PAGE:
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Warning: Summer Heat, Enclosed Pets, and Animal Fighting

Four years ago, I wrote about the dangers and possible penalties associated with leaving a pet in an enclosed vehicle on a hot day. The concerns recognized then remain today. This blog restates this important information but also adds information on recent legislation regarding animal fighting.

Heat + Closed Cars = Bad News for Animals

With the long daytimes and warm temperatures of summer, it's good to be reminded about the life-threatening hazard of leaving pets in unattended, enclosed vehicles. Animals left in vehicles on a warm day, even for a short time and even with a window slightly open, can quickly suffer heart stroke and die. In 2015, the Washington State Legislature recognized this issue and gave law enforcement and animal control clear authority to deal with this situation. Additionally, the legislature provided a specific penalty to the pet owner who leaves an unattended pet in an enclosed vehicle, thereby endangering it.

According to a study by San Francisco State University, if the temperature is 72 degrees outside, the temperature inside an enclosed vehicle will be 93 degrees after 10 minutes, 105 degrees after 20, 110 degrees after 30, and 119 degrees in 60 minutes. It does not take long for an animal under such confinement to be in serious peril. One would think that such behavior should be against the law — and it is!

Local Governments Authorized to Free Animals

RCW 16.52.340 makes it a class 2 civil infraction to

leave or confine any animal unattended in an enclosed vehicle or confined space if the animal could be harmed or killed by exposure to excessive heat, cold, lack of ventilation, or lack of necessary water.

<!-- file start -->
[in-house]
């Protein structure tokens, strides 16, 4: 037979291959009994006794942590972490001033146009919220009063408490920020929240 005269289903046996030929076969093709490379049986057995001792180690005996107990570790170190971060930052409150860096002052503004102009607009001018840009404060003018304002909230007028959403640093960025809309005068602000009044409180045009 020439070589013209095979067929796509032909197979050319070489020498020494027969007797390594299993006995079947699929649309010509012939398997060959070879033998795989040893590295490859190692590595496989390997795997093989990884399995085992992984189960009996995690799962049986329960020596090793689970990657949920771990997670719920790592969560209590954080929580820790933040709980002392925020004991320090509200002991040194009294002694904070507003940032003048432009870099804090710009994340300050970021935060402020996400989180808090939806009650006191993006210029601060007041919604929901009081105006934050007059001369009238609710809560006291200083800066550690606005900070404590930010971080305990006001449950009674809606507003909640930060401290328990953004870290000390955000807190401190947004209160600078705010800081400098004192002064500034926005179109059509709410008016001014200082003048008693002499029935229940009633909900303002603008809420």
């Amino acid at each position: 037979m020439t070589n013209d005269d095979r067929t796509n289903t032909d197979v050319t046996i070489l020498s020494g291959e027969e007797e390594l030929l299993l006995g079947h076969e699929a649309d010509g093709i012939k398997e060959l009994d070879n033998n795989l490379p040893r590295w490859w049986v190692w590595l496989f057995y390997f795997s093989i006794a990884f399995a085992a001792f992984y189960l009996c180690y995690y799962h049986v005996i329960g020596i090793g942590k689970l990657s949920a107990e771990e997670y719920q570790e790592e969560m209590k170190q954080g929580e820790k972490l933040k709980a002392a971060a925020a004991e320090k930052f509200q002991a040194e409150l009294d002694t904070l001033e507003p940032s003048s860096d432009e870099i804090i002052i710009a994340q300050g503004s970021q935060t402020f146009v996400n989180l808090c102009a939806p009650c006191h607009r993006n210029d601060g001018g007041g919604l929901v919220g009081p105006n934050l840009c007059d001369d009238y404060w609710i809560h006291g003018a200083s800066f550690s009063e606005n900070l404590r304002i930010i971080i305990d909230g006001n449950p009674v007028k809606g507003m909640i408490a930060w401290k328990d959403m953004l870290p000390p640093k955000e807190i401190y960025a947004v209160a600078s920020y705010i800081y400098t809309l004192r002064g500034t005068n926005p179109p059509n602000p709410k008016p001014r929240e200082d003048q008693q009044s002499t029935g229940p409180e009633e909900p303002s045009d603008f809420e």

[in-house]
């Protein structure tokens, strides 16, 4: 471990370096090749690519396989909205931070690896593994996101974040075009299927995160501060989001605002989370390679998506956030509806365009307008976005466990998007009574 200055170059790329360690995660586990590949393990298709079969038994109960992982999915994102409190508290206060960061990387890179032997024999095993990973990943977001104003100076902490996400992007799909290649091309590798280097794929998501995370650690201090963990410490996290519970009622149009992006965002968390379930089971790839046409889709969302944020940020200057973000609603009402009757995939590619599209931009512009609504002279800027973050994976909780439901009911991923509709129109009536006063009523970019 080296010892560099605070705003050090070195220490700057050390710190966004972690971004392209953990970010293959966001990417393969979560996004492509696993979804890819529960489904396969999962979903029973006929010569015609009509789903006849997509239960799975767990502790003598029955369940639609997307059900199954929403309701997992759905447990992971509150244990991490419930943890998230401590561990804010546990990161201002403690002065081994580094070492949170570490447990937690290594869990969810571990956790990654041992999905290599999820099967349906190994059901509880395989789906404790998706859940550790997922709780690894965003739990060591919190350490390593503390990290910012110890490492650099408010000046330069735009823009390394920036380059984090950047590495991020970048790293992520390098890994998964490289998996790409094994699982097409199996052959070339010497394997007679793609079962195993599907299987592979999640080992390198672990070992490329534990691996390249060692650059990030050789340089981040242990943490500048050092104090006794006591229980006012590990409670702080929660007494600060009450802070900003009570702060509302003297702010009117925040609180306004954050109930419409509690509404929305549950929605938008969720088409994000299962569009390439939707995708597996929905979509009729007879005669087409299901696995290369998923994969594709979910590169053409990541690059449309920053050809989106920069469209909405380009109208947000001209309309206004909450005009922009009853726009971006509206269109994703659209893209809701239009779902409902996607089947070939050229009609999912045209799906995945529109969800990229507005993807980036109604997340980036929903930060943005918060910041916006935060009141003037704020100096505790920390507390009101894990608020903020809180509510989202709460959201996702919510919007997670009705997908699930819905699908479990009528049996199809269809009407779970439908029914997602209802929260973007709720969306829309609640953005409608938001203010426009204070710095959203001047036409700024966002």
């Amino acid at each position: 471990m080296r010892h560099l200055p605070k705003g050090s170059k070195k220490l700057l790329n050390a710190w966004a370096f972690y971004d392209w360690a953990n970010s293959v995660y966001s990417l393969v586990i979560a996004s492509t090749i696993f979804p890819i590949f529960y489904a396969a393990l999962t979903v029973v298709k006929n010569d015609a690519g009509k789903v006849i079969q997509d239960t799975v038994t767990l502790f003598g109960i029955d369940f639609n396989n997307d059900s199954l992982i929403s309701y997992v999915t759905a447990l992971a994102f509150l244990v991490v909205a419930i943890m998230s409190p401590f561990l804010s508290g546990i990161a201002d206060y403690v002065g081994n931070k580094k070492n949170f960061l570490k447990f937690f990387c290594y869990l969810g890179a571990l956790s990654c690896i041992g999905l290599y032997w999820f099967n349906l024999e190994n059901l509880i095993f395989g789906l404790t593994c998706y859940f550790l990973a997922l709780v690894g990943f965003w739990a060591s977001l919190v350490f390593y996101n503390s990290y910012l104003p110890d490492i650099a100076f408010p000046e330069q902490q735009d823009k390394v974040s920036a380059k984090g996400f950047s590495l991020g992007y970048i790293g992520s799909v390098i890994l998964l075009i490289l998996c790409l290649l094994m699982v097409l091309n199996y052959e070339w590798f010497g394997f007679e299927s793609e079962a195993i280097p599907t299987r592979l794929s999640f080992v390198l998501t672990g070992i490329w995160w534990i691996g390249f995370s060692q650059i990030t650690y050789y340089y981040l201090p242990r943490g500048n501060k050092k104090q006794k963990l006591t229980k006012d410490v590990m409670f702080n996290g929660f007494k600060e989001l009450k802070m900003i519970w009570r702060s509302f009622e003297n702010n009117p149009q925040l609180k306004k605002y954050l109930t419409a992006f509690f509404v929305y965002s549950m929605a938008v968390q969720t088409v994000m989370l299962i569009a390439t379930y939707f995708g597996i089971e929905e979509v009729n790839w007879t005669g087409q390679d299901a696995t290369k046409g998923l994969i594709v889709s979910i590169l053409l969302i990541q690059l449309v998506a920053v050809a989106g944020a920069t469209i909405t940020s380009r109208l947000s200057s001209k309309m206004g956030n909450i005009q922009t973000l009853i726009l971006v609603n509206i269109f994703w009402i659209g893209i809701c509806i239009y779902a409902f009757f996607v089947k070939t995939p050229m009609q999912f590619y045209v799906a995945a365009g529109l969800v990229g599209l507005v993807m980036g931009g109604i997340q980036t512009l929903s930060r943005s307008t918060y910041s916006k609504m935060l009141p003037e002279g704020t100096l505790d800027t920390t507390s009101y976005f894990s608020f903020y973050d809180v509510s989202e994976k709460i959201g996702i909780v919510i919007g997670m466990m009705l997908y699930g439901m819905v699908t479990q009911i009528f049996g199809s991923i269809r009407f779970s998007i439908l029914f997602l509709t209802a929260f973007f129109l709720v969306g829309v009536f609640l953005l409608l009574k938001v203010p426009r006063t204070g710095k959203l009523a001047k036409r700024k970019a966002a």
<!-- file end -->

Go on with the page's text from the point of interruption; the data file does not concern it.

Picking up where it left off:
In addition, the statute provides that a person could also be convicted of animal cruelty under RCW 16.52.205 or 16.52.207.

Legislation from 2015 also provides authority for police or animal control officers to free an animal in these circumstances:

To protect the health and safety of an animal, an animal control officer or law enforcement officer who reasonably believes that an animal is suffering or is likely to suffer harm from exposure to excessive heat, cold, lack of ventilation, or lack of necessary water is authorized to enter a vehicle or enclosed space to remove an animal by any means reasonable under the circumstances if no other person is present in the immediate area who has access to the vehicle or enclosed space and who will immediately remove the animal. An animal control officer, law enforcement officer, or the department or agency employing such an officer is not liable for any damage to property resulting from actions taken under this section.

Spread the word. On a hot day, an owner should not leave his or her pet unattended in a closed car, even for a short period. Leaving a pet in a closed, hot vehicle could result in a broken car window, distressed or dead animal, veterinary bills, a fine, and even a criminal conviction. If you suspect that an enclosed animal is in distress and the owner is not around, contact your local animal control officer or law enforcement.

HB 1919: New Legislation Against Animal Fighting

Recent legislation (Chapter 174, Laws of 2019, HB 1919) addresses animal cruelty, and more specifically, animal fighting. Under the 2019 changes, a person can be found guilty of animal cruelty if he or she owns, possesses, acquires, or sells an animal with the intent for the animal to engage in animal fighting. It is also unlawful for a person to own, possess, buy, sell, transfer or sell animal fighting paraphernalia for use in the training, preparation, conditioning or furtherance of animal fighting.

HB 1919 makes it a crime for a person who has taken control, custody, or possession of an animal that was involved in animal fighting and subsequently abandons the animal, causing the animal bodily harm or putting the animal at risk of bodily harm.

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Photo of Paul Sullivan

About Paul Sullivan

Paul worked with many local governments and authored numerous MRSC publications on local elections, ordinances, and general local government operations in his many years at MRSC. He is now retired.